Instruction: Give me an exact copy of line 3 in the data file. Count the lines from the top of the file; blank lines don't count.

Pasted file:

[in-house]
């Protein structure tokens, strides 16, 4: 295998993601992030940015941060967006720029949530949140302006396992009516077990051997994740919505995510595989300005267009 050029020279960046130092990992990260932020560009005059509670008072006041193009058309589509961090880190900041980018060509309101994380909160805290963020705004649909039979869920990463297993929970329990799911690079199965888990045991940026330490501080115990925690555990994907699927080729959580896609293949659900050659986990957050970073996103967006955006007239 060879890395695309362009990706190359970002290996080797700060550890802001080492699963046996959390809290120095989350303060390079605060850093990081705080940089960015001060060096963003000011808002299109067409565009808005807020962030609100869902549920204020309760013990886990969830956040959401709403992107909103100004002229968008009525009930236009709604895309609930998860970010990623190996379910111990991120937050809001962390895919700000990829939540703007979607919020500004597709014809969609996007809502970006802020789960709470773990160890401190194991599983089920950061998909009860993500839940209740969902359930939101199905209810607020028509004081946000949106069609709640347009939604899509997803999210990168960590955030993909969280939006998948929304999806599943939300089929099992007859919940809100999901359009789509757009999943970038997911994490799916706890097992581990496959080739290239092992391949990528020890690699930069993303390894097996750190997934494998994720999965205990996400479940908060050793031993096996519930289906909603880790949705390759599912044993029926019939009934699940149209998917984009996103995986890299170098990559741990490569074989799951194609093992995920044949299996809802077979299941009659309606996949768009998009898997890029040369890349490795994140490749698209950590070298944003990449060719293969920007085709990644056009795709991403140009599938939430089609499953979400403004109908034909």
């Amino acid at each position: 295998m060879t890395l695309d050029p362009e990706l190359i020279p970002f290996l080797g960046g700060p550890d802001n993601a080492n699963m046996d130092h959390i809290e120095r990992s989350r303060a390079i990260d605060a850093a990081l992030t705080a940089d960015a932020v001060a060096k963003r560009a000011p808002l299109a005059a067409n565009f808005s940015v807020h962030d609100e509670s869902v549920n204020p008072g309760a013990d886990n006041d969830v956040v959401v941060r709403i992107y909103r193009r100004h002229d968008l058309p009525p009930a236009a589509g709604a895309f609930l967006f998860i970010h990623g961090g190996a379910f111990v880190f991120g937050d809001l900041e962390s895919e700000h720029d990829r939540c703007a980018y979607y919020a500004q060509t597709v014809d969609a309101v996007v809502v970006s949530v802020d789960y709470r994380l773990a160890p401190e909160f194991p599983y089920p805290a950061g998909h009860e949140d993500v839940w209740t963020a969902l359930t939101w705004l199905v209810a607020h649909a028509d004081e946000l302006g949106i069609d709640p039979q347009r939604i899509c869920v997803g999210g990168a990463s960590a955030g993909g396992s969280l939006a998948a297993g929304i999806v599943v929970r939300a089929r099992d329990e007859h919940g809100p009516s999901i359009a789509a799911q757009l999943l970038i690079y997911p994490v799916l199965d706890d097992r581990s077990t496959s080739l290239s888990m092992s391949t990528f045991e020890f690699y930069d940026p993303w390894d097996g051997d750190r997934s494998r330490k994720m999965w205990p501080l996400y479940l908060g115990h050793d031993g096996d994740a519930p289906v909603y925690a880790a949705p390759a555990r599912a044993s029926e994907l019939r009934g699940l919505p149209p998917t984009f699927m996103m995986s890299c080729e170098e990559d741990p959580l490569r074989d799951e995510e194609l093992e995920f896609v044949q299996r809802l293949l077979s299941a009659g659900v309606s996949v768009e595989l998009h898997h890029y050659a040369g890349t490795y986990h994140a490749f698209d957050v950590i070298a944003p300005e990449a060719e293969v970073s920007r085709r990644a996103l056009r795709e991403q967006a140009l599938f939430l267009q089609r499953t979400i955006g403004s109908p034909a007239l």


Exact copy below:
């Amino acid at each position: 295998m060879t890395l695309d050029p362009e990706l190359i020279p970002f290996l080797g960046g700060p550890d802001n993601a080492n699963m046996d130092h959390i809290e120095r990992s989350r303060a390079i990260d605060a850093a990081l992030t705080a940089d960015a932020v001060a060096k963003r560009a000011p808002l299109a005059a067409n565009f808005s940015v807020h962030d609100e509670s869902v549920n204020p008072g309760a013990d886990n006041d969830v956040v959401v941060r709403i992107y909103r193009r100004h002229d968008l058309p009525p009930a236009a589509g709604a895309f609930l967006f998860i970010h990623g961090g190996a379910f111990v880190f991120g937050d809001l900041e962390s895919e700000h720029d990829r939540c703007a980018y979607y919020a500004q060509t597709v014809d969609a309101v996007v809502v970006s949530v802020d789960y709470r994380l773990a160890p401190e909160f194991p599983y089920p805290a950061g998909h009860e949140d993500v839940w209740t963020a969902l359930t939101w705004l199905v209810a607020h649909a028509d004081e946000l302006g949106i069609d709640p039979q347009r939604i899509c869920v997803g999210g990168a990463s960590a955030g993909g396992s969280l939006a998948a297993g929304i999806v599943v929970r939300a089929r099992d329990e007859h919940g809100p009516s999901i359009a789509a799911q757009l999943l970038i690079y997911p994490v799916l199965d706890d097992r581990s077990t496959s080739l290239s888990m092992s391949t990528f045991e020890f690699y930069d940026p993303w390894d097996g051997d750190r997934s494998r330490k994720m999965w205990p501080l996400y479940l908060g115990h050793d031993g096996d994740a519930p289906v909603y925690a880790a949705p390759a555990r599912a044993s029926e994907l019939r009934g699940l919505p149209p998917t984009f699927m996103m995986s890299c080729e170098e990559d741990p959580l490569r074989d799951e995510e194609l093992e995920f896609v044949q299996r809802l293949l077979s299941a009659g659900v309606s996949v768009e595989l998009h898997h890029y050659a040369g890349t490795y986990h994140a490749f698209d957050v950590i070298a944003p300005e990449a060719e293969v970073s920007r085709r990644a996103l056009r795709e991403q967006a140009l599938f939430l267009q089609r499953t979400i955006g403004s109908p034909a007239l």